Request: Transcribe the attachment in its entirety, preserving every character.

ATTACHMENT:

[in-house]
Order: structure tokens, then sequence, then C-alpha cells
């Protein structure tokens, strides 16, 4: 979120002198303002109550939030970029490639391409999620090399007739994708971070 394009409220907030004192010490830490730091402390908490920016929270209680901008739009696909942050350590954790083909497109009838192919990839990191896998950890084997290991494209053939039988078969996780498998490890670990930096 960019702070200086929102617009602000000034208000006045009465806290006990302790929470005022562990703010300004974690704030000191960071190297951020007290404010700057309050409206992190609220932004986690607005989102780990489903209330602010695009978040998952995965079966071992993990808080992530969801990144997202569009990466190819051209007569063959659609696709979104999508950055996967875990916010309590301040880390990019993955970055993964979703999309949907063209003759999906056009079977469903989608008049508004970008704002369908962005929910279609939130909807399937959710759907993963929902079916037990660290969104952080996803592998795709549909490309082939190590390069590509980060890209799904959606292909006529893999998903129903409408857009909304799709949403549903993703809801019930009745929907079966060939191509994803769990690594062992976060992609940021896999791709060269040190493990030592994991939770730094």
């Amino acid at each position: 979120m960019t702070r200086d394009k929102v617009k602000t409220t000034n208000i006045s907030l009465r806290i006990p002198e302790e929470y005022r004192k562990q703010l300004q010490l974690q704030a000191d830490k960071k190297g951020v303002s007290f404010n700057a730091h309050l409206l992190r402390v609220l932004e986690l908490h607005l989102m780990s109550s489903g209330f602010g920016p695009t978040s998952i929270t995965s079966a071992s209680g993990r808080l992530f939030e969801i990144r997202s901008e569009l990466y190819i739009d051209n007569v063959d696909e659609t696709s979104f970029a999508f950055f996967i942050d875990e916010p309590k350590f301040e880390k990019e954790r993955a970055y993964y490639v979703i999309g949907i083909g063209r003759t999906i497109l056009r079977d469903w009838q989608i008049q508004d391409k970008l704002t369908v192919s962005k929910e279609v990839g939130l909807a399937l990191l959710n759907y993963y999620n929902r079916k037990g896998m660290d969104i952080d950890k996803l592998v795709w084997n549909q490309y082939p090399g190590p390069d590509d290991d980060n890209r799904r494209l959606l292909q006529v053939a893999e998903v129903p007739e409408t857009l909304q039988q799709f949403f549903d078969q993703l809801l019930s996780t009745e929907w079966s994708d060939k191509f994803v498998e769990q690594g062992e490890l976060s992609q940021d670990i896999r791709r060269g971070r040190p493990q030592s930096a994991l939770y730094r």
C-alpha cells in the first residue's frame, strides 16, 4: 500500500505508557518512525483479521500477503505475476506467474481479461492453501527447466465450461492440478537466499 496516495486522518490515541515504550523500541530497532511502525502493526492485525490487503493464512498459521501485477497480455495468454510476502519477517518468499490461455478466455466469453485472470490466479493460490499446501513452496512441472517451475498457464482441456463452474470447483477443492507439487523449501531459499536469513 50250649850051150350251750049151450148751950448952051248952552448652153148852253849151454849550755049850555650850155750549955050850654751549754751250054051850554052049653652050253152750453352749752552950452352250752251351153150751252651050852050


[in-house]
Order: structure tokens, then sequence, then C-alpha cells
């Protein structure tokens, strides 16, 4: 979120002198303002109550939030970029490639391409999620090399007739994708971070 394009409220907030004192010490830490730091402390908490920016929270209680901008739009696909942050350590954790083909497109009838192919990839990191896998950890084997290991494209053939039988078969996780498998490890670990930096 960019702070200086929102617009602000000034208000006045009465806290006990302790929470005022562990703010300004974690704030000191960071190297951020007290404010700057309050409206992190609220932004986690607005989102780990489903209330602010695009978040998952995965079966071992993990808080992530969801990144997202569009990466190819051209007569063959659609696709979104999508950055996967875990916010309590301040880390990019993955970055993964979703999309949907063209003759999906056009079977469903989608008049508004970008704002369908962005929910279609939130909807399937959710759907993963929902079916037990660290969104952080996803592998795709549909490309082939190590390069590509980060890209799904959606292909006529893999998903129903409408857009909304799709949403549903993703809801019930009745929907079966060939191509994803769990690594062992976060992609940021896999791709060269040190493990030592994991939770730094």
């Amino acid at each position: 979120m960019t702070r200086d394009k929102v617009k602000t409220t000034n208000i006045s907030l009465r806290i006990p002198e302790e929470y005022r004192k562990q703010l300004q010490l974690q704030a000191d830490k960071k190297g951020v303002s007290f404010n700057a730091h309050l409206l992190r402390v609220l932004e986690l908490h607005l989102m780990s109550s489903g209330f602010g920016p695009t978040s998952i929270t995965s079966a071992s209680g993990r808080l992530f939030e969801i990144r997202s901008e569009l990466y190819i739009d051209n007569v063959d696909e659609t696709s979104f970029a999508f950055f996967i942050d875990e916010p309590k350590f301040e880390k990019e954790r993955a970055y993964y490639v979703i999309g949907i083909g063209r003759t999906i497109l056009r079977d469903w009838q989608i008049q508004d391409k970008l704002t369908v192919s962005k929910e279609v990839g939130l909807a399937l990191l959710n759907y993963y999620n929902r079916k037990g896998m660290d969104i952080d950890k996803l592998v795709w084997n549909q490309y082939p090399g190590p390069d590509d290991d980060n890209r799904r494209l959606l292909q006529v053939a893999e998903v129903p007739e409408t857009l909304q039988q799709f949403f549903d078969q993703l809801l019930s996780t009745e929907w079966s994708d060939k191509f994803v498998e769990q690594g062992e490890l976060s992609q940021d670990i896999r791709r060269g971070r040190p493990q030592s930096a994991l939770y730094r």
C-alpha cells in the first residue's frame, strides 16, 4: 500500500505508557518512525483479521500477503505475476506467474481479461492453501527447466465450461492440478537466499 496516495486522518490515541515504550523500541530497532511502525502493526492485525490487503493464512498459521501485477497480455495468454510476502519477517518468499490461455478466455466469453485472470490466479493460490499446501513452496512441472517451475498457464482441456463452474470447483477443492507439487523449501531459499536469513 50250649850051150350251750049151450148751950448952051248952552448652153148852253849151454849550755049850555650850155750549955050850654751549754751250054051850554052049653652050253152750453352749752552950452352250752251351153150751252651050852050